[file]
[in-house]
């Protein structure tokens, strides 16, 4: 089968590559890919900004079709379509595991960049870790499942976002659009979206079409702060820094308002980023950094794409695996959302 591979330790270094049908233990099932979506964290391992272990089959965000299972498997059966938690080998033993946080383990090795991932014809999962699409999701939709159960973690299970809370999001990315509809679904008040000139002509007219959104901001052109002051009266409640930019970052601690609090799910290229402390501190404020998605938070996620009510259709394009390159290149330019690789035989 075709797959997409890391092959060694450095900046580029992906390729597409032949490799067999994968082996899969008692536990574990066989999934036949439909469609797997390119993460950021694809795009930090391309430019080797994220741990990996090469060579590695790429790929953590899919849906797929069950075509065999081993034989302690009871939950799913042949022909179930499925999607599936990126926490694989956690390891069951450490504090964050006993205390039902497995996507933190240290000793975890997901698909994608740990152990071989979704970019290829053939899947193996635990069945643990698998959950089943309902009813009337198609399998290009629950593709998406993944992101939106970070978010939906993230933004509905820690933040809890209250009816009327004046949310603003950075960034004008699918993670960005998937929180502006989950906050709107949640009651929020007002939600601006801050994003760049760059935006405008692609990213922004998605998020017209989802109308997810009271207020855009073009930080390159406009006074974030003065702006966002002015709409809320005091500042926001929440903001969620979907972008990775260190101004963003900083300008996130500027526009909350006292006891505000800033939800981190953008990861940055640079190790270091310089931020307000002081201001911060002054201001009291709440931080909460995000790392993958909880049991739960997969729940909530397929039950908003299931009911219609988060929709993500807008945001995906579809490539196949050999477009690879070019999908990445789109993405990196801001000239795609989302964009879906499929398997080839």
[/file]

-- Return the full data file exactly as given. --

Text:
[in-house]
């Protein structure tokens, strides 16, 4: 089968590559890919900004079709379509595991960049870790499942976002659009979206079409702060820094308002980023950094794409695996959302 591979330790270094049908233990099932979506964290391992272990089959965000299972498997059966938690080998033993946080383990090795991932014809999962699409999701939709159960973690299970809370999001990315509809679904008040000139002509007219959104901001052109002051009266409640930019970052601690609090799910290229402390501190404020998605938070996620009510259709394009390159290149330019690789035989 075709797959997409890391092959060694450095900046580029992906390729597409032949490799067999994968082996899969008692536990574990066989999934036949439909469609797997390119993460950021694809795009930090391309430019080797994220741990990996090469060579590695790429790929953590899919849906797929069950075509065999081993034989302690009871939950799913042949022909179930499925999607599936990126926490694989956690390891069951450490504090964050006993205390039902497995996507933190240290000793975890997901698909994608740990152990071989979704970019290829053939899947193996635990069945643990698998959950089943309902009813009337198609399998290009629950593709998406993944992101939106970070978010939906993230933004509905820690933040809890209250009816009327004046949310603003950075960034004008699918993670960005998937929180502006989950906050709107949640009651929020007002939600601006801050994003760049760059935006405008692609990213922004998605998020017209989802109308997810009271207020855009073009930080390159406009006074974030003065702006966002002015709409809320005091500042926001929440903001969620979907972008990775260190101004963003900083300008996130500027526009909350006292006891505000800033939800981190953008990861940055640079190790270091310089931020307000002081201001911060002054201001009291709440931080909460995000790392993958909880049991739960997969729940909530397929039950908003299931009911219609988060929709993500807008945001995906579809490539196949050999477009690879070019999908990445789109993405990196801001000239795609989302964009879906499929398997080839």